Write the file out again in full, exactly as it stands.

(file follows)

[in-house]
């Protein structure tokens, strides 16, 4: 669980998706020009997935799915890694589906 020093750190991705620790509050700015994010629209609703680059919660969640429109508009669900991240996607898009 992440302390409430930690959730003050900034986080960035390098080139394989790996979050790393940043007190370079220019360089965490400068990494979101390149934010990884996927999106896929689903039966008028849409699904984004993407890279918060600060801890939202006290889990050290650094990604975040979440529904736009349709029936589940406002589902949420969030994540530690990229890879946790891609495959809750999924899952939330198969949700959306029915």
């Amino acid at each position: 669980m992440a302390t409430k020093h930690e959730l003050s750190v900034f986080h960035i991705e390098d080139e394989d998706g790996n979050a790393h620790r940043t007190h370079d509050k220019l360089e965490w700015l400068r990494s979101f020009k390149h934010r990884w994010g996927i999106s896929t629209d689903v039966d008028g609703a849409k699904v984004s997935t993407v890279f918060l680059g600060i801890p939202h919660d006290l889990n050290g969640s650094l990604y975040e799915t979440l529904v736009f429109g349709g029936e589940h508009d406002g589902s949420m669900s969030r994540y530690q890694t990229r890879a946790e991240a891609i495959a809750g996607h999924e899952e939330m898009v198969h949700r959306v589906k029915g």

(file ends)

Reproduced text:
[in-house]
């Protein structure tokens, strides 16, 4: 669980998706020009997935799915890694589906 020093750190991705620790509050700015994010629209609703680059919660969640429109508009669900991240996607898009 992440302390409430930690959730003050900034986080960035390098080139394989790996979050790393940043007190370079220019360089965490400068990494979101390149934010990884996927999106896929689903039966008028849409699904984004993407890279918060600060801890939202006290889990050290650094990604975040979440529904736009349709029936589940406002589902949420969030994540530690990229890879946790891609495959809750999924899952939330198969949700959306029915």
């Amino acid at each position: 669980m992440a302390t409430k020093h930690e959730l003050s750190v900034f986080h960035i991705e390098d080139e394989d998706g790996n979050a790393h620790r940043t007190h370079d509050k220019l360089e965490w700015l400068r990494s979101f020009k390149h934010r990884w994010g996927i999106s896929t629209d689903v039966d008028g609703a849409k699904v984004s997935t993407v890279f918060l680059g600060i801890p939202h919660d006290l889990n050290g969640s650094l990604y975040e799915t979440l529904v736009f429109g349709g029936e589940h508009d406002g589902s949420m669900s969030r994540y530690q890694t990229r890879a946790e991240a891609i495959a809750g996607h999924e899952e939330m898009v198969h949700r959306v589906k029915g």